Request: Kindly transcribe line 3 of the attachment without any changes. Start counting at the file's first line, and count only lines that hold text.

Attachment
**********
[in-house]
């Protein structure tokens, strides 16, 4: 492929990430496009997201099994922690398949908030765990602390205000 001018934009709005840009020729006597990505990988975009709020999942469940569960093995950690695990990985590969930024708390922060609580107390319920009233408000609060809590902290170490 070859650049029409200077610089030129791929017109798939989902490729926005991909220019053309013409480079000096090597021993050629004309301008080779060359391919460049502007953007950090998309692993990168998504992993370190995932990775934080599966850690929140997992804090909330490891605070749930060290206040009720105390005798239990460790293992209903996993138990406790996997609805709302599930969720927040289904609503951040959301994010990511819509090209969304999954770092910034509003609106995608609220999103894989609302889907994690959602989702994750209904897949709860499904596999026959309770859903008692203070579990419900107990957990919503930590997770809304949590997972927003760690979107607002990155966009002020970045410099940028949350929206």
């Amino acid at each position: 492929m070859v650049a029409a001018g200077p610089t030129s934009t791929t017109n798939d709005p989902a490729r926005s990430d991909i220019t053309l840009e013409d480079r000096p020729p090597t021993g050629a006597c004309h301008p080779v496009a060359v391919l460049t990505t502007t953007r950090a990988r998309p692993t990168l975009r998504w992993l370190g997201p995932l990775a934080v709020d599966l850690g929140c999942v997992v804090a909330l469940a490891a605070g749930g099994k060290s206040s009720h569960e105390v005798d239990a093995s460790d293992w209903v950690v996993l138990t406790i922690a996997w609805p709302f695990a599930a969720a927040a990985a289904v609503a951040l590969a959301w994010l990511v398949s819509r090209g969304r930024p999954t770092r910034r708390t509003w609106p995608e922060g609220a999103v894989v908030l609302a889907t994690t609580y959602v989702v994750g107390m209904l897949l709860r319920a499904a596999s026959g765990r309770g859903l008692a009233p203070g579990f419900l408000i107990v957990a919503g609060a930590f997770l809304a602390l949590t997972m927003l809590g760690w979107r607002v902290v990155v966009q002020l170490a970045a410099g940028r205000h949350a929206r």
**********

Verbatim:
């Amino acid at each position: 492929m070859v650049a029409a001018g200077p610089t030129s934009t791929t017109n798939d709005p989902a490729r926005s990430d991909i220019t053309l840009e013409d480079r000096p020729p090597t021993g050629a006597c004309h301008p080779v496009a060359v391919l460049t990505t502007t953007r950090a990988r998309p692993t990168l975009r998504w992993l370190g997201p995932l990775a934080v709020d599966l850690g929140c999942v997992v804090a909330l469940a490891a605070g749930g099994k060290s206040s009720h569960e105390v005798d239990a093995s460790d293992w209903v950690v996993l138990t406790i922690a996997w609805p709302f695990a599930a969720a927040a990985a289904v609503a951040l590969a959301w994010l990511v398949s819509r090209g969304r930024p999954t770092r910034r708390t509003w609106p995608e922060g609220a999103v894989v908030l609302a889907t994690t609580y959602v989702v994750g107390m209904l897949l709860r319920a499904a596999s026959g765990r309770g859903l008692a009233p203070g579990f419900l408000i107990v957990a919503g609060a930590f997770l809304a602390l949590t997972m927003l809590g760690w979107r607002v902290v990155v966009q002020l170490a970045a410099g940028r205000h949350a929206r």